maximum daytime and night time temperatures for the countries
of the peninsula, perhaps 10-20 degrees F lower.
A portion of the 419 million acres of the desert rangelands,
could be an ideal location for the world's largest Ecological
Restoration Preserve, a project to reduce global warming,
and to help increase the annual rainfall and increase the water
supply of Arabia. Perhaps this would be the best spot on the planet
to start the conversion of the desert--which is currently mostly
dwarf-shrub steppes and annual grasses--back to its original perennial
native grasslands, and get the desert rivers flowing again?
ARABIAN native perennial grasslands, photographed in 1962.
(Photo by H. Heady)
The native grasslands of the Arabian peninsula were
studied by Professor Harold F. Heady, a grasslands expert from
the University of California at Berkeley, as a consultant
for the UN Food and Agriculture Organization in 1962. Traveling
over 3,500 miles (5,758 kilometers) by automobile, he found remnants
of the Arabia's original perennial grasslands, like the Panicum
turgidum shown above.
Desert native grasslands seen by Dr. Heady,
were located "on the plains of the Red Sea south of
Jeddah, where the soil is so covered with vegetation that it disappears
from view at a distance of 10 to 15 meters from the observer."
Also, a 50-kilometer-wide [30-mile-wide] area of Panicum turgidum
near Hadriyah along the Tapine road was in excellent condition,
as were similar stands near Al Lith', south of Jeddah. (Heady,
Replanting the native perennial grasses and
trees like the Acacia, could help stop or slow down the potential
monsoonal floods that may hit the Arabian peninsula, and other
parts of the Middle East in the near future.
The monsoonal moisture broke through the
5,000 year old barrier created by the
atmospheric dust and heat in July and August of 2010, and caused
massive floods in Pakistan. With global warming as a new active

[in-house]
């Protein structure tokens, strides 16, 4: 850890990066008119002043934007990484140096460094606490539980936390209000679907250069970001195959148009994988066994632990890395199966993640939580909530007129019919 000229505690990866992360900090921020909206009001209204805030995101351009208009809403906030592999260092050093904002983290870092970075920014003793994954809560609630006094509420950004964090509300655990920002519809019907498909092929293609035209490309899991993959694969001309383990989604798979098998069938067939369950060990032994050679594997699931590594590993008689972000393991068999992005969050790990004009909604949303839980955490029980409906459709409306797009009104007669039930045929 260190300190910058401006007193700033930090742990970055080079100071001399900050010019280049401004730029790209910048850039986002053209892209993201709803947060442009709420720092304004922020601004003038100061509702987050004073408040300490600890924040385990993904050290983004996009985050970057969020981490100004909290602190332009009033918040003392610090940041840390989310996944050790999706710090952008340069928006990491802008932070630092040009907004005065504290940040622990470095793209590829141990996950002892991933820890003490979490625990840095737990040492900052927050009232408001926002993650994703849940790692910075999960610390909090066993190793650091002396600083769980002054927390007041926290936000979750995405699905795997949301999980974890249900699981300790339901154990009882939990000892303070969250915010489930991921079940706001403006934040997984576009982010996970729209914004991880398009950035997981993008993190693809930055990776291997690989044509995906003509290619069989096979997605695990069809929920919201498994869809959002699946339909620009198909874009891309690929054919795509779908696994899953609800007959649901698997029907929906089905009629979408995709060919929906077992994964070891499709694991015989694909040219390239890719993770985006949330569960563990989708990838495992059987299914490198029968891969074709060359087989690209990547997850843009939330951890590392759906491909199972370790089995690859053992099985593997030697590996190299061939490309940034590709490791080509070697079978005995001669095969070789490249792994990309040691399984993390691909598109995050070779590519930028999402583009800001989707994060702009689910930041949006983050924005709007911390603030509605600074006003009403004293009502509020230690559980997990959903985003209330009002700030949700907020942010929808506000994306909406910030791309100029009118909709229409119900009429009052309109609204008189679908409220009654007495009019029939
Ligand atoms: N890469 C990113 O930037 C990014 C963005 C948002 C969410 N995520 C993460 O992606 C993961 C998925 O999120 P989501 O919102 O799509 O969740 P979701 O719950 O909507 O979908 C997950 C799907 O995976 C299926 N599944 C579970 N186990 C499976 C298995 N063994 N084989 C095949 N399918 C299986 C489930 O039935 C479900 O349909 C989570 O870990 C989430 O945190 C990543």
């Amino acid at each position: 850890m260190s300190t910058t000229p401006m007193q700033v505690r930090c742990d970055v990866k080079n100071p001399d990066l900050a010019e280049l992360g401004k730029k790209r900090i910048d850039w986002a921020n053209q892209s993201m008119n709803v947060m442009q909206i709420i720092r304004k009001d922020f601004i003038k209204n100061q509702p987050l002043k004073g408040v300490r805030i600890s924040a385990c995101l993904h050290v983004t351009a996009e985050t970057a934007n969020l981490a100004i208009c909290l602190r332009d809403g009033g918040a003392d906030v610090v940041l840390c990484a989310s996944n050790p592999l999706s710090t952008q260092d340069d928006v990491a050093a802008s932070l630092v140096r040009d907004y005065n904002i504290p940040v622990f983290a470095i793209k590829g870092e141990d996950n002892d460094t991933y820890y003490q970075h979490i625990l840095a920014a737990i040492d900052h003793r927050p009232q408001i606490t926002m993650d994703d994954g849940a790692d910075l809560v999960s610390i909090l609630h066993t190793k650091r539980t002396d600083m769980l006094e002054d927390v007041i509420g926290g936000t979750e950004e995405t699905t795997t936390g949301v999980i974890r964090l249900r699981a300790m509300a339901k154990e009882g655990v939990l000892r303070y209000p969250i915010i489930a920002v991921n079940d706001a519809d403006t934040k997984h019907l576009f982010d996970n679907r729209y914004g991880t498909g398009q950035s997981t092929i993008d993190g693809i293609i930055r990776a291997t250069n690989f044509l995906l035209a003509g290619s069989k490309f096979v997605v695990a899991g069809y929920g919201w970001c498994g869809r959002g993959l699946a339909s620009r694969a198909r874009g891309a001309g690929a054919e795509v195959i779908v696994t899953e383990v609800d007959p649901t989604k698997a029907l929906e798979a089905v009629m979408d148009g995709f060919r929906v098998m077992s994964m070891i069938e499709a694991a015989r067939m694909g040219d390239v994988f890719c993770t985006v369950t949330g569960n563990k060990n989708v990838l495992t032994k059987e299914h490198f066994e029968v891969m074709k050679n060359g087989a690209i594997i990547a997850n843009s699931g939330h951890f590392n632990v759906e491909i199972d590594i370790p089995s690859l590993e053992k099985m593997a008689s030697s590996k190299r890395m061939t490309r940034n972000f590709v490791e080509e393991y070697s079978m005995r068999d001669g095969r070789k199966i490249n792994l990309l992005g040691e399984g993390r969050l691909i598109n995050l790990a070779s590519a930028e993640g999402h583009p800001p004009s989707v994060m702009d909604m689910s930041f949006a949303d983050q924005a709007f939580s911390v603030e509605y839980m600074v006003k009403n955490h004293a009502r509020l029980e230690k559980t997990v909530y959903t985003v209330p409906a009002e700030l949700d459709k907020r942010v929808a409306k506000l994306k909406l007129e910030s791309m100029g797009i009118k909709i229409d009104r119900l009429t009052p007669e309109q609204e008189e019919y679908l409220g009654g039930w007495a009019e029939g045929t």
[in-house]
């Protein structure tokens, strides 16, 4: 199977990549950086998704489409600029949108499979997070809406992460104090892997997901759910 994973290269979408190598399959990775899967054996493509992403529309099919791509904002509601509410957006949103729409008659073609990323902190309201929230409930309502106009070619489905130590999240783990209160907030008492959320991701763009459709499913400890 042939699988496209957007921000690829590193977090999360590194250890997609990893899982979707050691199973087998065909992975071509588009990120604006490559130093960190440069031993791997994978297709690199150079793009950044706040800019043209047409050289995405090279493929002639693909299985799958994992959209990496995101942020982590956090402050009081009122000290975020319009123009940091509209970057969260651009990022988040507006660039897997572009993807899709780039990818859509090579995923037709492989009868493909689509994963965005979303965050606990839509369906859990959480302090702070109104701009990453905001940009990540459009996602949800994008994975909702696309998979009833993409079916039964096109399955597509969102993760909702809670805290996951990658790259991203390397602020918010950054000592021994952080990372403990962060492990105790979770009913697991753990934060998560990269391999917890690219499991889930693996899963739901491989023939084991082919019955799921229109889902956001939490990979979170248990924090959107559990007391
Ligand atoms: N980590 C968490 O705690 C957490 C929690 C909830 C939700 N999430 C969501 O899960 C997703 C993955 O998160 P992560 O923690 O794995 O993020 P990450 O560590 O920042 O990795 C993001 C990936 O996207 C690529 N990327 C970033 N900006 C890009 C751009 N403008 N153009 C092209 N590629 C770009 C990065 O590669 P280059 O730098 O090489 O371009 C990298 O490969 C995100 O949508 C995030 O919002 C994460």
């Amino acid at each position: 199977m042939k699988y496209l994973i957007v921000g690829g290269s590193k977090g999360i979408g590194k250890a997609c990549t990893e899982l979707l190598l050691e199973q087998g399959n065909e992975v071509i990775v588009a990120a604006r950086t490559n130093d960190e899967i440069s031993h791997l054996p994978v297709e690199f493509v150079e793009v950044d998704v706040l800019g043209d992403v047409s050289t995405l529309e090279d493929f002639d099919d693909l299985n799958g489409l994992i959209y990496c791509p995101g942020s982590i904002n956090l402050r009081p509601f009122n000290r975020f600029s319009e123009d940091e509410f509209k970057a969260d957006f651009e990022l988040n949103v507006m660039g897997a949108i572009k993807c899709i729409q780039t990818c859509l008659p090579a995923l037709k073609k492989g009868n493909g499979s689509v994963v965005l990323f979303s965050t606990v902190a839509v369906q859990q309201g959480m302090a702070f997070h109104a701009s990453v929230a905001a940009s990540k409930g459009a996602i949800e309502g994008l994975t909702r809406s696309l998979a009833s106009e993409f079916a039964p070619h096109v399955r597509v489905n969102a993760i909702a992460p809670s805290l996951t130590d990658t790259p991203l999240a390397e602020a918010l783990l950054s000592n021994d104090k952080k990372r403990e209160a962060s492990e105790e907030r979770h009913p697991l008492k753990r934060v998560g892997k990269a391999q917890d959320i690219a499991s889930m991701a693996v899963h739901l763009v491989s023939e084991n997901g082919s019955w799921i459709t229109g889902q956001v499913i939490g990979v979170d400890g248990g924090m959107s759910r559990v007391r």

variable, the monsoonal moisture may return to the lands of the
Arabian peninsula and other parts of the Middle East, much sooner
Southern and central Arabia are directly
in the path of all of that monsoonal
moisture each year, and the only reason it does not rain, is because
of the atmospheric dust and lack of vegetation creating the hot
bare soils--but as you can see in Pakistan in 2010, the moisture
now has the power to overwhelm that blockage in a flash.
With the 5,000 year old monsoon moisture
barrier weakening, the annual rainfall
for the Arabian peninsula is likely to increase rapidly, to up
to one meter of rain a year or more during the May to November
monsoons. That rainfall could occur in huge rain events, like
in the past, as evidenced by the huge 100 meter deep ancient lake,
along with the monster river and waterfalls in the Empty Quarter.
TORRENTIAL RAIN and FLOOD events, prior
to 1985, were extremely rare on Arabian peninsula. Michael O. Walter (1989)
wrote a paper "A unique flood event in an arid zone."
in Hydrological Processes, 3: 15-24 about the April 23, 1985
flood event in SW of the Kingdom of Saudi Arabia that killed
32. Walter estimated at the time, that flood events in Arabia
were only expected to happened every 200 years or so.
Since 1985, flash flood rain events with
property damages and deaths have become annual events, or sometimes can be monthly summer events in some